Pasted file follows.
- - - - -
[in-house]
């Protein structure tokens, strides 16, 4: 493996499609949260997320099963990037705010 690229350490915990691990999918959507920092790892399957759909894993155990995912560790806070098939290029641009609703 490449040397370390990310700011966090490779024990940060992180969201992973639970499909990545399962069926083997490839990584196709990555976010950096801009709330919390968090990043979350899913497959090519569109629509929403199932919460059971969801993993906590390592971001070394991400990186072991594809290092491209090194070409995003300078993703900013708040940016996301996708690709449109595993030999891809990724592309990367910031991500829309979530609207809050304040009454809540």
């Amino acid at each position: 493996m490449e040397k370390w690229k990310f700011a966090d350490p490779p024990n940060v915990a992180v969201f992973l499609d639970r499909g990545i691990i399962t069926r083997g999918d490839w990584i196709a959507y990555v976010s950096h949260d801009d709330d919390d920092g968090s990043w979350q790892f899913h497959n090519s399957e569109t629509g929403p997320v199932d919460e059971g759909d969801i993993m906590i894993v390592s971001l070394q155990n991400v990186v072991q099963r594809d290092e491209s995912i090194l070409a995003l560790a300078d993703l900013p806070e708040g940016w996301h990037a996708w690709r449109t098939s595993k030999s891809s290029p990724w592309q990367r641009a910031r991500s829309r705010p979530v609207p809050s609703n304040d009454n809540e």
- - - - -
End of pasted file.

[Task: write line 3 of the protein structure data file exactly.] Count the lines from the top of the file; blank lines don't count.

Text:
């Amino acid at each position: 493996m490449e040397k370390w690229k990310f700011a966090d350490p490779p024990n940060v915990a992180v969201f992973l499609d639970r499909g990545i691990i399962t069926r083997g999918d490839w990584i196709a959507y990555v976010s950096h949260d801009d709330d919390d920092g968090s990043w979350q790892f899913h497959n090519s399957e569109t629509g929403p997320v199932d919460e059971g759909d969801i993993m906590i894993v390592s971001l070394q155990n991400v990186v072991q099963r594809d290092e491209s995912i090194l070409a995003l560790a300078d993703l900013p806070e708040g940016w996301h990037a996708w690709r449109t098939s595993k030999s891809s290029p990724w592309q990367r641009a910031r991500s829309r705010p979530v609207p809050s609703n304040d009454n809540e």